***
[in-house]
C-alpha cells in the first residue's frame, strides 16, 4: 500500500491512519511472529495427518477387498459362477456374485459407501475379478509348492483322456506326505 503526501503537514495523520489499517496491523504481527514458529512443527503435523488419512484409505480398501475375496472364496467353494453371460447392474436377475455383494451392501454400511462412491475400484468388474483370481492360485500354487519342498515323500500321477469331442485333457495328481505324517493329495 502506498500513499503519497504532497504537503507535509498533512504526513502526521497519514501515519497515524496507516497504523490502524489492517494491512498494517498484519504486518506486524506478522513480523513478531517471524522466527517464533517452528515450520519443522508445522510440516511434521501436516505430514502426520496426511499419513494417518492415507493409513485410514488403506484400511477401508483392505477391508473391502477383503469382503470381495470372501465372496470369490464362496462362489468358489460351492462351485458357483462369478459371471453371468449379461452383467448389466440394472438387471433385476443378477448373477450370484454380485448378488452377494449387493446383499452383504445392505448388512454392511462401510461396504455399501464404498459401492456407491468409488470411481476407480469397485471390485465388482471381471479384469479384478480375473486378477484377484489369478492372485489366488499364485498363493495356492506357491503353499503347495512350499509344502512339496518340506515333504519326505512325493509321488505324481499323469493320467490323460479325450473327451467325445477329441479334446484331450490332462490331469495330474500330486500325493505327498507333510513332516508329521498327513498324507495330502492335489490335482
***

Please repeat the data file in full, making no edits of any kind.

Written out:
[in-house]
C-alpha cells in the first residue's frame, strides 16, 4: 500500500491512519511472529495427518477387498459362477456374485459407501475379478509348492483322456506326505 503526501503537514495523520489499517496491523504481527514458529512443527503435523488419512484409505480398501475375496472364496467353494453371460447392474436377475455383494451392501454400511462412491475400484468388474483370481492360485500354487519342498515323500500321477469331442485333457495328481505324517493329495 502506498500513499503519497504532497504537503507535509498533512504526513502526521497519514501515519497515524496507516497504523490502524489492517494491512498494517498484519504486518506486524506478522513480523513478531517471524522466527517464533517452528515450520519443522508445522510440516511434521501436516505430514502426520496426511499419513494417518492415507493409513485410514488403506484400511477401508483392505477391508473391502477383503469382503470381495470372501465372496470369490464362496462362489468358489460351492462351485458357483462369478459371471453371468449379461452383467448389466440394472438387471433385476443378477448373477450370484454380485448378488452377494449387493446383499452383504445392505448388512454392511462401510461396504455399501464404498459401492456407491468409488470411481476407480469397485471390485465388482471381471479384469479384478480375473486378477484377484489369478492372485489366488499364485498363493495356492506357491503353499503347495512350499509344502512339496518340506515333504519326505512325493509321488505324481499323469493320467490323460479325450473327451467325445477329441479334446484331450490332462490331469495330474500330486500325493505327498507333510513332516508329521498327513498324507495330502492335489490335482